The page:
Dear God, please stop. Sickening as it might seem, they're talking war again in Washington.
On the 10th anniversary of the Iraq invasion, with thousands dead and billions of dollars squandered, there are reports that the Syrian regime used chemical weapons against its own people. If substantiated, Bashar al-Assad has crossed a "red line" that President Obama drew — under pressure from hawkish lawmakers and hand-wringing global leaders.
"If today's reports are substantiated ... we would urge him to take immediate action to impose the consequences he has promised," Republican Sens. John McCain and Lindsey Graham said in a joint statement. "That should include the provision of arms to vetted Syrian opposition groups, targeted strikes against Assad's aircraft and SCUD missile batteries on the ground, and the establishment of safe zones inside Syria to protect civilians and opposition groups."
Make no mistake, "targeted strikes" and creating safe zones are euphemisms for war. And we've had a lot of that.
The Iraq war led to the deaths of more than 134,000 Iraqis and more than 4,800 U.S. and other coalition service members. The unhappy anniversary was marked Tuesday by bombs exploding across Iraq, killing at least 53 people and injuring scores more.
President Bush waged the war under false pretenses. The weapons of mass destruction that intelligence services predicted would be in Iraq actually did not exist. Six in 10 Americans now say it was dumb to send troops to Iraq.
And then there's the Afghanistan war, waged after the 9/11 attacks to retaliate against terrorists nested in the nation. More than 2,100 Americans have died in that war.
Now we may have another.
"This is something we take very seriously," White House Chief of Staff Denis McDonough said on CNN's The Lead when asked about reports of chemical weapons used in Syria. He would not comment on the veracity of the reports, ominously citing the confidentiality of U.S. intelligence, but said the president "will act accordingly."
Obama is president largely because of his early and prescient opposition to the Iraq war. He has kept his promise to withdraw troops from both Iraq and Afghanistan. Last year, he skirted pressure to get the United States involved in Syria.
"We cannot have a situation in which chemical or biological weapons are falling into the hands of the wrong people," Obama said in August. "We have been very clear to the Assad regime but also to other players on the ground that a red line for us is, we start seeing a whole bunch of weapons moving around or being utilized."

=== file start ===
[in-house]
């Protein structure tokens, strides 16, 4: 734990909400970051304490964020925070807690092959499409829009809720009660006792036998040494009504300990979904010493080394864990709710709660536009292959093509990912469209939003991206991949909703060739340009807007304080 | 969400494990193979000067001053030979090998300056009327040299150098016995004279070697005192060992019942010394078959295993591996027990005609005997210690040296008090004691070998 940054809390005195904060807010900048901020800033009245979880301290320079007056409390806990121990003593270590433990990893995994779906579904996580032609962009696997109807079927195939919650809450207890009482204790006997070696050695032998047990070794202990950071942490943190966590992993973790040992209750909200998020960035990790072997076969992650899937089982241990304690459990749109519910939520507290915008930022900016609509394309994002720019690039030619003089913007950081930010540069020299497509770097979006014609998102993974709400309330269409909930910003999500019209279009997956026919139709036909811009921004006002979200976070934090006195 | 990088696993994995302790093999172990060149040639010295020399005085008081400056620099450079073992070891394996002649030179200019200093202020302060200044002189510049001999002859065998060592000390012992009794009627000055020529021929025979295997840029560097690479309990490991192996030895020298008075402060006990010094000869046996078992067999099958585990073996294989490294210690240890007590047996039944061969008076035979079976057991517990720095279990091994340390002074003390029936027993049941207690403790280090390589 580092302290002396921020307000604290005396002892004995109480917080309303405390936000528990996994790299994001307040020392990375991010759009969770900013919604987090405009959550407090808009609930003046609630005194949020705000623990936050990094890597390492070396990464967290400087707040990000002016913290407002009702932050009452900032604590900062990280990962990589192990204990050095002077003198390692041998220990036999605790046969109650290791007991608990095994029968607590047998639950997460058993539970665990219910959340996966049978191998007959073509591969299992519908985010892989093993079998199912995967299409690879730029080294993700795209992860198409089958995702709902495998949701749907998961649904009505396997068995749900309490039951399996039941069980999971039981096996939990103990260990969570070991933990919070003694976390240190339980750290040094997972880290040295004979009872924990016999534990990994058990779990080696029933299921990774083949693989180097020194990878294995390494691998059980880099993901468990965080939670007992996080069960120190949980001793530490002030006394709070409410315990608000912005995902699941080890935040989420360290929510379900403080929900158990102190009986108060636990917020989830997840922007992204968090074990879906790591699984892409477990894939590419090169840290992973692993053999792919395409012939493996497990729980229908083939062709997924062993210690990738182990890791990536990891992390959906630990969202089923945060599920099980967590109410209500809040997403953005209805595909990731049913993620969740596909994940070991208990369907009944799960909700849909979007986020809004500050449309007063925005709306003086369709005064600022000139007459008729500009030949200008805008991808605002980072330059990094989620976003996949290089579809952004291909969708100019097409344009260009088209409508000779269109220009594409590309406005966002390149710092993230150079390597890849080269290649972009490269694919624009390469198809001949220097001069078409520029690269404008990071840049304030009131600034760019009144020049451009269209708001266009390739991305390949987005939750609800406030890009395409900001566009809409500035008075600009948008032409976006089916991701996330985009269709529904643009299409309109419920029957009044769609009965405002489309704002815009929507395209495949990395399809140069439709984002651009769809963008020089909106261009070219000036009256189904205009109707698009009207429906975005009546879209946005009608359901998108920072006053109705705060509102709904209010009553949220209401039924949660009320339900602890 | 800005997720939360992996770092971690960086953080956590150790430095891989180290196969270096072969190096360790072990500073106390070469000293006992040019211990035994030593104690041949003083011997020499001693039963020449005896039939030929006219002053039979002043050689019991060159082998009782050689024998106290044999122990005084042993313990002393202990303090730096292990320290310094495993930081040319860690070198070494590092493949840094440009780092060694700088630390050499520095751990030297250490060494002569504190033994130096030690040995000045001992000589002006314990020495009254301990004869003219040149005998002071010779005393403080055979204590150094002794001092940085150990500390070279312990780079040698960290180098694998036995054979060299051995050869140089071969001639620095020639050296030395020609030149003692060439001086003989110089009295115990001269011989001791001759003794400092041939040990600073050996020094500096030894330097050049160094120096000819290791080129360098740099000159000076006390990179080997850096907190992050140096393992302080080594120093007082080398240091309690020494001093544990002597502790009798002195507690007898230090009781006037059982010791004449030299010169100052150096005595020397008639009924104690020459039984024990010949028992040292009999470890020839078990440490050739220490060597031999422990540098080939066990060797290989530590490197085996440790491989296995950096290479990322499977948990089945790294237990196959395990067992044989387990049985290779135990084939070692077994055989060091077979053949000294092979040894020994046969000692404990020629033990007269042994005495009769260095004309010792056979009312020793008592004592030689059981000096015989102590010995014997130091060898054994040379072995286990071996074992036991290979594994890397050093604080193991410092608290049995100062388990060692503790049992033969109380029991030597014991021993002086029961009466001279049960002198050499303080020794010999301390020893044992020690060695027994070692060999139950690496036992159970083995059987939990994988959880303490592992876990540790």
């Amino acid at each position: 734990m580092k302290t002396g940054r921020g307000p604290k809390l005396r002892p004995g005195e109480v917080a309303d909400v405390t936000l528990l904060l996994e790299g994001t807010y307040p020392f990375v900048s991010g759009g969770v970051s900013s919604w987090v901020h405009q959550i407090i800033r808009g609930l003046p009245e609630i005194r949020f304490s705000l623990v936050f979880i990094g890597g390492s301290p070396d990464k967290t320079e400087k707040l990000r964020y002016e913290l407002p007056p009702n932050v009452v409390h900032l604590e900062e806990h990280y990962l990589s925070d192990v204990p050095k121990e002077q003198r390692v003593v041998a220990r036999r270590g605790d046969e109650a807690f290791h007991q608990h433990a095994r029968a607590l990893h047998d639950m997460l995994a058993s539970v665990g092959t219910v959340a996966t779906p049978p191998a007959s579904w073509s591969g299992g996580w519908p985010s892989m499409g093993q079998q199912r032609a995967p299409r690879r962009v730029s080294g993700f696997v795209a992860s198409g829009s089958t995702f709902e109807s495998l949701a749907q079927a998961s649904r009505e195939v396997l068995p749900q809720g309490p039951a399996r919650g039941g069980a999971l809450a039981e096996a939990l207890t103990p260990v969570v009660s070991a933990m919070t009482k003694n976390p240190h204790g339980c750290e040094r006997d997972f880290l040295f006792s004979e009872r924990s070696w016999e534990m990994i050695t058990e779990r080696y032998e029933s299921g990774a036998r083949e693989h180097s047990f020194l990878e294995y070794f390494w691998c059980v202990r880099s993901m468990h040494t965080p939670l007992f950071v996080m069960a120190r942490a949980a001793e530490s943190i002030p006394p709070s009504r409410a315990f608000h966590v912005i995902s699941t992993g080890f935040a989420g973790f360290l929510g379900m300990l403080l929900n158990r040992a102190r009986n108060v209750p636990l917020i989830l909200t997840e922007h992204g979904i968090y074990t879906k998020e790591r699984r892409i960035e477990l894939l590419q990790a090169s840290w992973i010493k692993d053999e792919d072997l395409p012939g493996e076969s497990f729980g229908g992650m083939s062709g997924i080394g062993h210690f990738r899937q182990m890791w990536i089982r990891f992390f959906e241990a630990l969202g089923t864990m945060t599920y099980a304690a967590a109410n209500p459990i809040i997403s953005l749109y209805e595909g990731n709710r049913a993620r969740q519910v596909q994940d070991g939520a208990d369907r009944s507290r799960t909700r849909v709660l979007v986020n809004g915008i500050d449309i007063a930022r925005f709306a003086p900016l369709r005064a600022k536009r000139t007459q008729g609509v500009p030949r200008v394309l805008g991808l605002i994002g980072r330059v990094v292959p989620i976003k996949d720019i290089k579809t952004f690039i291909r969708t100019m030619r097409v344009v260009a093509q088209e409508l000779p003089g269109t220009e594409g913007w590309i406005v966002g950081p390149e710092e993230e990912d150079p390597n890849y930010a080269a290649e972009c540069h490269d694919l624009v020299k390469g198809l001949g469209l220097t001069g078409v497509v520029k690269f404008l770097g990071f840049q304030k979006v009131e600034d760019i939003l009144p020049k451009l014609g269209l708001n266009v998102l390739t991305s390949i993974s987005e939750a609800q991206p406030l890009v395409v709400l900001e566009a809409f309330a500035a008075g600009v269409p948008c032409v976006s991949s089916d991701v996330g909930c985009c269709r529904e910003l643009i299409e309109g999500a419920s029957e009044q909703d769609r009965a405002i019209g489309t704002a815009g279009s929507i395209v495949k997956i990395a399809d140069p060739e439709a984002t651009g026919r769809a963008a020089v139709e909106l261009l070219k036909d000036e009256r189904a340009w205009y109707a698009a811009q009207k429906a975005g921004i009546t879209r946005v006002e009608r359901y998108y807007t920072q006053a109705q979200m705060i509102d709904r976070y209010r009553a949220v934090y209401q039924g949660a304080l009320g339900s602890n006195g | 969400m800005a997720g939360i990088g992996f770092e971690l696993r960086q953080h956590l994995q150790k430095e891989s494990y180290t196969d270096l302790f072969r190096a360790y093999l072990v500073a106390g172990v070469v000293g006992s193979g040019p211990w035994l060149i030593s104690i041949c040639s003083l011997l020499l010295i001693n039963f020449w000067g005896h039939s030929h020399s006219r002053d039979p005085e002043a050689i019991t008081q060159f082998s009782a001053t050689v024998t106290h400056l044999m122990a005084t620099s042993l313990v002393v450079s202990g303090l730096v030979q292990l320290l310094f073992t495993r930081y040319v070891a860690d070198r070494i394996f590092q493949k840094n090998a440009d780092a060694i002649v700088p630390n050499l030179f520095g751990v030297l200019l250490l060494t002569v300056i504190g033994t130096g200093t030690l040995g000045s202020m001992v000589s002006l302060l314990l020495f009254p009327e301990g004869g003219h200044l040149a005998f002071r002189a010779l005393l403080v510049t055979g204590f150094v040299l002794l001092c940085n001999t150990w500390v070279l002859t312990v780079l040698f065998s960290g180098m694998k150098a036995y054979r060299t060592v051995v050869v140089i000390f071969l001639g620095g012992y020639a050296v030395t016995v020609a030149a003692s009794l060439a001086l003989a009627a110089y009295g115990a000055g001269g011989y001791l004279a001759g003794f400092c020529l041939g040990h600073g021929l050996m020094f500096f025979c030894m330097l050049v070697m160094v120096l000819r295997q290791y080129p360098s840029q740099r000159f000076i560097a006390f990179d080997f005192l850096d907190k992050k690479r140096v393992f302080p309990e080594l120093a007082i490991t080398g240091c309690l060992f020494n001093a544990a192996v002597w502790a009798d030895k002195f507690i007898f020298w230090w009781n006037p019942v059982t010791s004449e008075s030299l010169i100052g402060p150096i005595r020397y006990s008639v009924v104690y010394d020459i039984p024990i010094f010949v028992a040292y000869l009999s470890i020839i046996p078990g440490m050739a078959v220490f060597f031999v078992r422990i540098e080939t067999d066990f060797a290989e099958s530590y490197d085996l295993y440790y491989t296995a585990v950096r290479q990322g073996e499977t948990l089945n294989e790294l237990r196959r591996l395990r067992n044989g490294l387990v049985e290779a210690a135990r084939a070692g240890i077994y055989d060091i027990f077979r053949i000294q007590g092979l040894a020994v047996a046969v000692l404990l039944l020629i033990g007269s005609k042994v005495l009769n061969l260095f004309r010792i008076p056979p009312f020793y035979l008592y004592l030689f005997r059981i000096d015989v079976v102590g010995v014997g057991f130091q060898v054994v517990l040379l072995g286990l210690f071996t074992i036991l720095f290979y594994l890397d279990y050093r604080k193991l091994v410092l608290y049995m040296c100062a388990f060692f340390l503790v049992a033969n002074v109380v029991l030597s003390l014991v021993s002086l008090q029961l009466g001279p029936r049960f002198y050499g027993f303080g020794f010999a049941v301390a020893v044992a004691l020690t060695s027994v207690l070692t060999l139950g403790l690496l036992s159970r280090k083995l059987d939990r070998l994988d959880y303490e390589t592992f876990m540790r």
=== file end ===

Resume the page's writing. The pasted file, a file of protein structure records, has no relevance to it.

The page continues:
"That would change my calculus," he added. "That would change my equation."
Obama might think he can manage Syria as deftly as he did the uprising in Libya, which led to the death of dictator Muammar el-Qaddafi. But intervention is a tricky thing — a bloody slope, especially in the Middle East. Obama's advisers have told him they know little about the forces opposing the Syrian regime, which makes aiding them a risky proposition.
"Six months ago we had a very opaque understanding of the Syrian opposition, and it is now even more opaque," said Gen. Martin Dempsey, chairman of the Joint Chiefs of Staff. "I don't see a military option that would create an understandable outcome, and until I do, my advice would be to proceed cautiously."
Obama faces a tough decision. Intervene to stop the humanitarian crisis and secure dangerous weapons? Or do what you can from afar? All options are risky, and so the president needs time and space to get this right. It doesn't help that folks like McCain and Graham seem to be rooting for war. "If today's reports are substantiated," they chided Obama, "the tragic irony will be that these are the exact same actions that could have prevented the use of weapons of mass destruction in Syria."
Dear God, please stop.
This article is from the archive of our partner National Journal.
We want to hear what you think about this article. Submit a letter to the editor or write to firstname.lastname@example.org.